Despite the recent slowdown in the once-manic pace for public offerings via a special purpose acquisition company (“SPAC”) merger, pressure remains for many recently formed SPAC entities to acquire a target. Consequently, middle-market higher-risk companies are still pursuing SPACs as a viable route to a public offering. Companies thinking about going public via a SPAC should be prepared just as they would if they were considering a traditional IPO. This includes putting internal controls in place to meet public company reporting timelines. The challenge with SPACs is the accelerated timeline, where a SPAC transaction can close within 3-4 months versus traditional IPOs which might take years. This means companies have significantly less time to identify the organization’s risk exposures, establish and document their internal controls, as well as ensure risk is mitigated by internal controls and that the internal controls are operating as designed.
Many newly public companies completed via SPAC use forward-looking statements about their target company’s financial performance which is not permitted under a traditional IPO. This has led to exaggerated growth projections for high-profile companies, many of which have not yielded the returns promised. In response, the SEC proposed new rules in March 2022 that would impose additional disclosure requirements on SPAC IPOs, as well as in business combinations involving SPACs (“de-SPACs”). The proposed rules underscore the SEC’s goal of protecting investors and closing loopholes that companies avoided by seeking a SPAC merger compared to a traditional IPO, including the requirement for target entities to be co-registrants on a registration statement.
Sarbanes-Oxley Act of 2002 (“SOX”) Compliance and Reporting Considerations
SPAC transactions target private companies, and the management at these companies is responsible for compliance with the Sarbanes-Oxley Act of 2002 (“SOX”). Before filing for an IPO via SPAC, management should follow several steps required to become SOX compliant. They should be prepared to evaluate and disclose material changes to its Internal Control Over Financial Reporting (“ICFR”) on a quarterly basis. This includes the initial design of their internal control structure, as well as an assessment of risks and strengthening of the internal control structure. They should also be prepared to provide quarterly disclosures and certification from key executives that Disclosure Controls and Procedures (“DCPs”) are effective.
Section 302 of SOX states that the CEO and CFO of the company are responsible for the accuracy, completeness and submission to the SEC of all quarterly and annual reports, as well as the company’s DCPs. The CEO and CFO should also disclose to the company’s auditor and audit committee all significant deficiencies and material weaknesses in ICFR and any fraud that involves management or other employees who have a significant role in ICFR. Section 302 is required for target companies after a de-SPAC transaction as soon as the company’s first quarterly SEC filing.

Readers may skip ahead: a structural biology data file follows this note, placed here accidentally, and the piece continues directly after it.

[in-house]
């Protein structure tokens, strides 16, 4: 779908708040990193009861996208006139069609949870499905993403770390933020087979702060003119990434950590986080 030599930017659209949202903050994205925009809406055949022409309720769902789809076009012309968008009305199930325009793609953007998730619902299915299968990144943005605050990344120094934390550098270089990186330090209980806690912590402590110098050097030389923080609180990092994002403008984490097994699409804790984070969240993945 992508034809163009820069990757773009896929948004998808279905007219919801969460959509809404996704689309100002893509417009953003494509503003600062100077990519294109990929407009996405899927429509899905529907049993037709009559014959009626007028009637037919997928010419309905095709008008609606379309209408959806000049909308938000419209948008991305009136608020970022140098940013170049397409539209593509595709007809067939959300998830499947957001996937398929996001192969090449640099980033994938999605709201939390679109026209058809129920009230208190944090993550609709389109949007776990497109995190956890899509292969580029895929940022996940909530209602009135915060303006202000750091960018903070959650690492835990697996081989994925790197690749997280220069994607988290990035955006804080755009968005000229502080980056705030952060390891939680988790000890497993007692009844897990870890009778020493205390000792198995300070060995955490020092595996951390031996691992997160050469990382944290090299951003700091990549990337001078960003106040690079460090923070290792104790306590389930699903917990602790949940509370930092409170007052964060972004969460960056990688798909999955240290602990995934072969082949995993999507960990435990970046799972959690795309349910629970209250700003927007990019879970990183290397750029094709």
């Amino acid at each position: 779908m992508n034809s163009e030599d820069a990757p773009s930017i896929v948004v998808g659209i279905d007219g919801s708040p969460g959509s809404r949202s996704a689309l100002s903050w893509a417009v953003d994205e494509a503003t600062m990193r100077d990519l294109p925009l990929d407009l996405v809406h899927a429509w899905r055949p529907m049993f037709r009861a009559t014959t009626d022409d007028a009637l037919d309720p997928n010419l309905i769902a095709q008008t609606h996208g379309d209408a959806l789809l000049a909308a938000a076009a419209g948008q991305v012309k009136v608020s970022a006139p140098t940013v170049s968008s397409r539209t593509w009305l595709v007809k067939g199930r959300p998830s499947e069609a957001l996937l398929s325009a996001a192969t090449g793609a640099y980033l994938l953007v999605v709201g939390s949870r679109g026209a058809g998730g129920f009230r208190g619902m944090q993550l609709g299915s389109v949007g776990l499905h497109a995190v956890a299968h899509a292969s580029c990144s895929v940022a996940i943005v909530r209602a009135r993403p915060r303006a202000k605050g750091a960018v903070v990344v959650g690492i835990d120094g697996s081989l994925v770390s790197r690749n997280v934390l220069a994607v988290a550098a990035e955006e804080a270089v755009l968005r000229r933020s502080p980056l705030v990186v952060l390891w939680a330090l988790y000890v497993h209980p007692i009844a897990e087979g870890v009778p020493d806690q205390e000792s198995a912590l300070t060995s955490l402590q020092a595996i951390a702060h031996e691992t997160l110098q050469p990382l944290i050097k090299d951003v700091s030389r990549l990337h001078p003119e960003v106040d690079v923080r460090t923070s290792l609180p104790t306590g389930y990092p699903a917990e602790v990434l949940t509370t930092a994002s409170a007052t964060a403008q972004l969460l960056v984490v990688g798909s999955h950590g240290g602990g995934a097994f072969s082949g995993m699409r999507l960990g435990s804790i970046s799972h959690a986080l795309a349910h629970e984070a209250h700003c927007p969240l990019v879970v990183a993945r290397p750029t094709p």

The timing of a SPAC merger during the calendar year is important to note, as once the company has gone public, SOX Section 404(a) requires management to evaluate the effectiveness of ICFR on an annual basis starting with its second annual report. If the SPAC has previously filed its first Form 10-K, the combined entity’s subsequent Form 10-K would be considered its second annual report and the target would be required to meet the requirements of Section 404(a). This may not initially require an external audit of internal controls but would require the company to perform a risk assessment and internal test of controls for design and operating effectiveness. This can be challenging for companies to perform, especially if the SPAC merger closes close to a calendar year-end.
Begin Planning Early and Address Change Management to Implement Best Practices
Regardless of the timeline for the adoption of the new SEC rules, the supply of capital in SPACs is still plentiful. Founders and senior management of companies intending to go public via SPAC must plan ahead to avoid any delays. They should implement internal controls to mitigate risks and ensure SOX compliance. BPM’s Risk Assurance and Advisory Practice helps companies understand the timeline and critical dates associated with SPAC transactions and perform a comprehensive risk assessment to ensure companies are ready with a thorough plan of action. We also help companies address change management and its impact on SOX readiness and compliance. Our professionals collaborate with founders and senior management to mitigate potential risks specific to their industry and company size, while providing industry-leading best practices.